Sunday, March 15, 2015

Welcoming spring with some soft field practice

Plane: Cub, 85 hp 
Route: 40I, Local 
Weather: Clear, 47 degrees, wind 330 degrees at 7 knots

Flying time is always hard to come by in the winter and my weekly agenda thus far in 2015 hasn't made it easier than usual. I was finally home with time to spare this morning and the springlike air was reason enough to brave mushy grass for some stick time. Emerson and I chatted about the field conditions upon my arrival, which were typical for March at Stewart - land a few hundred feet past the marked threshold, hug the south side of the runway next to the cones, and avoid the west end of the field.

He propped me and I launched into true soft field mode; once moving, I never stopped while I was on the soft, muddy turf. I did my run-up while taxiing to the runway and soon pushed in full throttle and launched skyward. With a decent wind nearly on the nose, cool temperatures, and being solo in the rear seat, the big Cub climbed fast. I leveled off at pattern altitude (1,800 feet) before turning crosswind each time around.

I had to knock off a little rust but I was satisfied with every landing. I made three laps around the pattern before flying east over the lake for a little sightseeing. Even with the snow melt, the water was still low and you could see some old foundations like we spotted in January. I climbed up to about 2,500 feet and did some steep turns, then flew back north of the airport and quickly descended back to pattern altitude with a steep spiral.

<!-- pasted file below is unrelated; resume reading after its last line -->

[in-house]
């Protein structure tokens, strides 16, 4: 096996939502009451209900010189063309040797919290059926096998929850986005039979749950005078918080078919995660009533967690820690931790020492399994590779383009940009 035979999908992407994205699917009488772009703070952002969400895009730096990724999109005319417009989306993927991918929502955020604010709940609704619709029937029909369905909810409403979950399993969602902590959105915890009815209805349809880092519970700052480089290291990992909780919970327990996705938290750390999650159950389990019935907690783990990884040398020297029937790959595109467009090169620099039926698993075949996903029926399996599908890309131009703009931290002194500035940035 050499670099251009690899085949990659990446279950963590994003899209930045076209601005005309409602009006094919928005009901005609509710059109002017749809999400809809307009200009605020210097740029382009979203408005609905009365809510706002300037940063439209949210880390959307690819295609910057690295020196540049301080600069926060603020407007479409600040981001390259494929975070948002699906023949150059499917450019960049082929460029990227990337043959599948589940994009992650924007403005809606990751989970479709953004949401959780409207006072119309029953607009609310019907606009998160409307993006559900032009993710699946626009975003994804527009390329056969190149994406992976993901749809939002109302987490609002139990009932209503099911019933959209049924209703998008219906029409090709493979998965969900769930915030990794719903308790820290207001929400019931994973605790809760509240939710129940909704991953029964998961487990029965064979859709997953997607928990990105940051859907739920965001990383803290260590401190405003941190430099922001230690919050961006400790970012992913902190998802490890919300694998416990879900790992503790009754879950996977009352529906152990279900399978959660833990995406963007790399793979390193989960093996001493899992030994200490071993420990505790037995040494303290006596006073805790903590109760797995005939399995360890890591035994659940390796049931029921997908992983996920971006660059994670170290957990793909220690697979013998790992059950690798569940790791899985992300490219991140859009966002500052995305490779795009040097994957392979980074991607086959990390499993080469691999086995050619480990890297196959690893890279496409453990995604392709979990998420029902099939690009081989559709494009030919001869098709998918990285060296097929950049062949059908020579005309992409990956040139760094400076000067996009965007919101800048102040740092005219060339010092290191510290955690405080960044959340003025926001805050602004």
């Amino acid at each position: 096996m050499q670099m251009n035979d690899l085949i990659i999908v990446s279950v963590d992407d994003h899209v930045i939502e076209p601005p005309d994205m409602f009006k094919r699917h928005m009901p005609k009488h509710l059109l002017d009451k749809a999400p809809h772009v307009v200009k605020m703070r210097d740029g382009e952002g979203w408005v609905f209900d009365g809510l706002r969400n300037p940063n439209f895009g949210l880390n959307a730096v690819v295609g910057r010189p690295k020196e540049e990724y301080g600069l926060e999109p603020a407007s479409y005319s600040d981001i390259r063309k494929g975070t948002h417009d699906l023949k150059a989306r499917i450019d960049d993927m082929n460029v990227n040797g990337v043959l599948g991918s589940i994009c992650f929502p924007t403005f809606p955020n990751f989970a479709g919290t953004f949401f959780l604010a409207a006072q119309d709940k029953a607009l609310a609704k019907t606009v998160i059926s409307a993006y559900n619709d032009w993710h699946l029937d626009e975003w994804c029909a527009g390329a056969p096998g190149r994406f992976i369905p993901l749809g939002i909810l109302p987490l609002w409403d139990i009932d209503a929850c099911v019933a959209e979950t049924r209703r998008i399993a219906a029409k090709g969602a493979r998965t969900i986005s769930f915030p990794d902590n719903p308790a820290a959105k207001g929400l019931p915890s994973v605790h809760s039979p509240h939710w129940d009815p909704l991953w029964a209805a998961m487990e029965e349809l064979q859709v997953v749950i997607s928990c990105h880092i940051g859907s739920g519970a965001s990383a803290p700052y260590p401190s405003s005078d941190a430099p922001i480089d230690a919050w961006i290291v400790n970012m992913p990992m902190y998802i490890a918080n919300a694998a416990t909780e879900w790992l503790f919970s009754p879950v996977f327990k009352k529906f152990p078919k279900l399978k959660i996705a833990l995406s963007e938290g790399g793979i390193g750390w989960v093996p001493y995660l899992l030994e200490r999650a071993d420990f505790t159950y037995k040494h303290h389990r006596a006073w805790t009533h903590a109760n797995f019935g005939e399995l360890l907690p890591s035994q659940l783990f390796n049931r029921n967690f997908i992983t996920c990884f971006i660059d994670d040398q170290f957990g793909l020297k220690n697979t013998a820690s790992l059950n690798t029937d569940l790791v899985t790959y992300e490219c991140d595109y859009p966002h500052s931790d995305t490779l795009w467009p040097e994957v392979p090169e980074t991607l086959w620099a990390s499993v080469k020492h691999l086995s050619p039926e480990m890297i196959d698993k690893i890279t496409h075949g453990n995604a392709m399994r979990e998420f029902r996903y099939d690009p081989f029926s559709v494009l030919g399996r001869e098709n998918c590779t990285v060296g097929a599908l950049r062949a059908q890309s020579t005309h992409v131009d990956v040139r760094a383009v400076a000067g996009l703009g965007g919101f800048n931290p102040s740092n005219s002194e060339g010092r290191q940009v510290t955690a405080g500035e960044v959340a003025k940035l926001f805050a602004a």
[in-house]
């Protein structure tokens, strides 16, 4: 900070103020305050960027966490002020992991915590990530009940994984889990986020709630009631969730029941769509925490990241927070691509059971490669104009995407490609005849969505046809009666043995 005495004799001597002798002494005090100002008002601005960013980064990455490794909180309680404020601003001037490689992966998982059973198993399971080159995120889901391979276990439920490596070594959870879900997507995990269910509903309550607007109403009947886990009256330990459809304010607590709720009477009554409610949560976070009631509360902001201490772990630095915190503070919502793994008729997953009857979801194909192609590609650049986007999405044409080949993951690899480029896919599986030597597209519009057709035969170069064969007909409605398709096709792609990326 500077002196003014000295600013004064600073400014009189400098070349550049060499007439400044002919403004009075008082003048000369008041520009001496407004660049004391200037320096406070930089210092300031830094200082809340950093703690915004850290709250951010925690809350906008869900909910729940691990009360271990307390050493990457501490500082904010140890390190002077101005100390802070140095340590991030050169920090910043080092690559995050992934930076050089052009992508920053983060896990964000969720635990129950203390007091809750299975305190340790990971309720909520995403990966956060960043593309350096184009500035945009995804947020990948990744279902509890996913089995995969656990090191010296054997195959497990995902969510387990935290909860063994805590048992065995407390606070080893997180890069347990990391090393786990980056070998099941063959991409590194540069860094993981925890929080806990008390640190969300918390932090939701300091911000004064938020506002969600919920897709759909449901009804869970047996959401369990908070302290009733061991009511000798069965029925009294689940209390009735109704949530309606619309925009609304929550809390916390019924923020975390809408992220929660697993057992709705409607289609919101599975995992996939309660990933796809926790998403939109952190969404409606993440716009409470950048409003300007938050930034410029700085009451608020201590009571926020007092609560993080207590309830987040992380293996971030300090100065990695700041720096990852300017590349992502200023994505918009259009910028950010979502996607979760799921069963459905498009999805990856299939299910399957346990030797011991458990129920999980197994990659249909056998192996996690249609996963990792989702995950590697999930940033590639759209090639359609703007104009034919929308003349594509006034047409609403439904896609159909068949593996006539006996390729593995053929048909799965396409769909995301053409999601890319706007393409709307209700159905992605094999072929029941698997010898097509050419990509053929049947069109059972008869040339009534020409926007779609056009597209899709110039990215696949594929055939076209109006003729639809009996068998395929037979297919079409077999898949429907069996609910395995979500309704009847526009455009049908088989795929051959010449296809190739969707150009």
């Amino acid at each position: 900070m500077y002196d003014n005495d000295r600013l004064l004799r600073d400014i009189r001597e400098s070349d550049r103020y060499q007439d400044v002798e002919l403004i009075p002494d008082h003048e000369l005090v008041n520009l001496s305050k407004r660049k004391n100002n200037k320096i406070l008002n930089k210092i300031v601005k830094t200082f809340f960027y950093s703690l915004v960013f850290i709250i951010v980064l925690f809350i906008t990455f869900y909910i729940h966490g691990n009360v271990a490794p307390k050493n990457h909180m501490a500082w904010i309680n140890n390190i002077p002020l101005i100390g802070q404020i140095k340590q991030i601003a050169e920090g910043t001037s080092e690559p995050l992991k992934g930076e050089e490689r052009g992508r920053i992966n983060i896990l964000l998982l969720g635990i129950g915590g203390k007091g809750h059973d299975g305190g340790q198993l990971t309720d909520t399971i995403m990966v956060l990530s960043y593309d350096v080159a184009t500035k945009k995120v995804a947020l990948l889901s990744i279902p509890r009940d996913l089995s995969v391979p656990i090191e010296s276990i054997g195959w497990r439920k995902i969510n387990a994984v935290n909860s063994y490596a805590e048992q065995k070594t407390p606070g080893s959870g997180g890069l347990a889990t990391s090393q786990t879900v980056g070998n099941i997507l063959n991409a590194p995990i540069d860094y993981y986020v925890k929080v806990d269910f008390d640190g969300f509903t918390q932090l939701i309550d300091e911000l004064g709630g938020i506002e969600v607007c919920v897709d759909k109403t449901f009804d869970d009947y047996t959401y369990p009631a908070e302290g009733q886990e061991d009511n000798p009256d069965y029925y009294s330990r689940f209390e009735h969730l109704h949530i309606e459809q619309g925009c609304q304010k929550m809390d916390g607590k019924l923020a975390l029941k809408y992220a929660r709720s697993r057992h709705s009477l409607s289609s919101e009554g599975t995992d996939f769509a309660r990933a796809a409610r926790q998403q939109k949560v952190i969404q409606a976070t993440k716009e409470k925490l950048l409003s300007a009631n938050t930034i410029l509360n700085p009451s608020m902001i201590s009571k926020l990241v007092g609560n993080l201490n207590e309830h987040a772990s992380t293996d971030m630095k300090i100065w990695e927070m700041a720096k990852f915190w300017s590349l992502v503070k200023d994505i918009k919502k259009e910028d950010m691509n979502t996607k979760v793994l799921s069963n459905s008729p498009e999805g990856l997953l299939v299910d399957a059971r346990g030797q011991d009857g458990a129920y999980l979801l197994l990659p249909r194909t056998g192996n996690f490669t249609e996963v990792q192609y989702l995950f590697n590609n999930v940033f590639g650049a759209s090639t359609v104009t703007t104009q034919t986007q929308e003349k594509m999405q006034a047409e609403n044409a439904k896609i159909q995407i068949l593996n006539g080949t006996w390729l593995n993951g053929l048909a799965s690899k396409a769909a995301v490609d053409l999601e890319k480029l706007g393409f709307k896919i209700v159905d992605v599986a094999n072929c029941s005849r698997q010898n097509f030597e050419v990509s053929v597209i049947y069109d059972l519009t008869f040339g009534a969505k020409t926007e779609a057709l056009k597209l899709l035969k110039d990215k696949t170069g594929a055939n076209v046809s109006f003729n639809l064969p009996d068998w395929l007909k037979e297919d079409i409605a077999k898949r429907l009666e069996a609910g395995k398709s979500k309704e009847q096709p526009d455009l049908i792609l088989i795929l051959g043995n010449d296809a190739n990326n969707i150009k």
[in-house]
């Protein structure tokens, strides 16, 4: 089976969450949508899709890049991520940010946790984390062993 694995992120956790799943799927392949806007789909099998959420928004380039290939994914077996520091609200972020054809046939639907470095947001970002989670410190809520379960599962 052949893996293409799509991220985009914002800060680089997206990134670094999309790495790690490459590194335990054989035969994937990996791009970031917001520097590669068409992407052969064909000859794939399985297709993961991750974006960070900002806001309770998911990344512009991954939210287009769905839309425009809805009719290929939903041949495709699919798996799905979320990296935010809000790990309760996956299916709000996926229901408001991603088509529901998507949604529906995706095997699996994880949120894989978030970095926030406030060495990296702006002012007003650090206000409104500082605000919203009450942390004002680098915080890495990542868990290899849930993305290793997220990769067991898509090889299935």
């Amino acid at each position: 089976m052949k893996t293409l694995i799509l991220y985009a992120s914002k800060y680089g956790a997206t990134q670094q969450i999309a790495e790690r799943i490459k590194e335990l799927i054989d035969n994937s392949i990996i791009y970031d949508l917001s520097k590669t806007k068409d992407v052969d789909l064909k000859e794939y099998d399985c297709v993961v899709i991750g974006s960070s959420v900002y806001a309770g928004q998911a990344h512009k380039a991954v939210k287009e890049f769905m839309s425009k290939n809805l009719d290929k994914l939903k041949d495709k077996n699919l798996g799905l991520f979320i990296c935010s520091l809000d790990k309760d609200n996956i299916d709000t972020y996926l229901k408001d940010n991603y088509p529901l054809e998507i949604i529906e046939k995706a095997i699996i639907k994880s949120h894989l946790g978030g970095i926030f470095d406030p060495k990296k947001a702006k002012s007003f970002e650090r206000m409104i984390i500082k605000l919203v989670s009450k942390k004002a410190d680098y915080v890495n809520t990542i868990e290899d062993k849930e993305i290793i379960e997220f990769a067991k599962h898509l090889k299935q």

Wanting to check the other end of the field, I made a low pass and circled back around for my final landing. Coming in over the trees with a bit of power, I flared and touched extremely softly for a perfect three-pointer. That sure felt good.

Flight Track: Google Earth KMZ File 
Today's Flight: 0.8 hours
Total Time: 326.1 hours

Monday, March 2, 2015

Cub vs Champ

As someone who has spent significant time behind the sticks of both Cubs and Champs, this video really piqued my interest. It's a great comparison of the two classic trainers, both of which qualify under the Light Sport category. If you're new to flying or simply haven't had the opportunity to fly an old taildragger this is a perfect, quick way to learn more about the venerable J-3 and 7AC.

From my own perspective, the differences between the two planes are most apparent on takeoff and landing. Champs love to float and you need to manage your airspeed to avoid scooting well down the runway in ground effect; the Cub's boxier fuselage seems to bleed airspeed more quickly. On takeoff, they're spot-on in the video about how fast you can bring the Cub's tail up with moderate forward stick. I think the Champ spins a tad easier, too, but that's not exactly a standard (intentional) maneuver for most pilots...

Apologies for the lack of, well, anything on here in quite some time. I've been on the road for work a ton - the better part of three weeks and over 17,000 miles via the airlines since I last flew the Cub myself in January! With the return of Daylight Savings Time this weekend I hope my schedule will again permit regular stick time soon.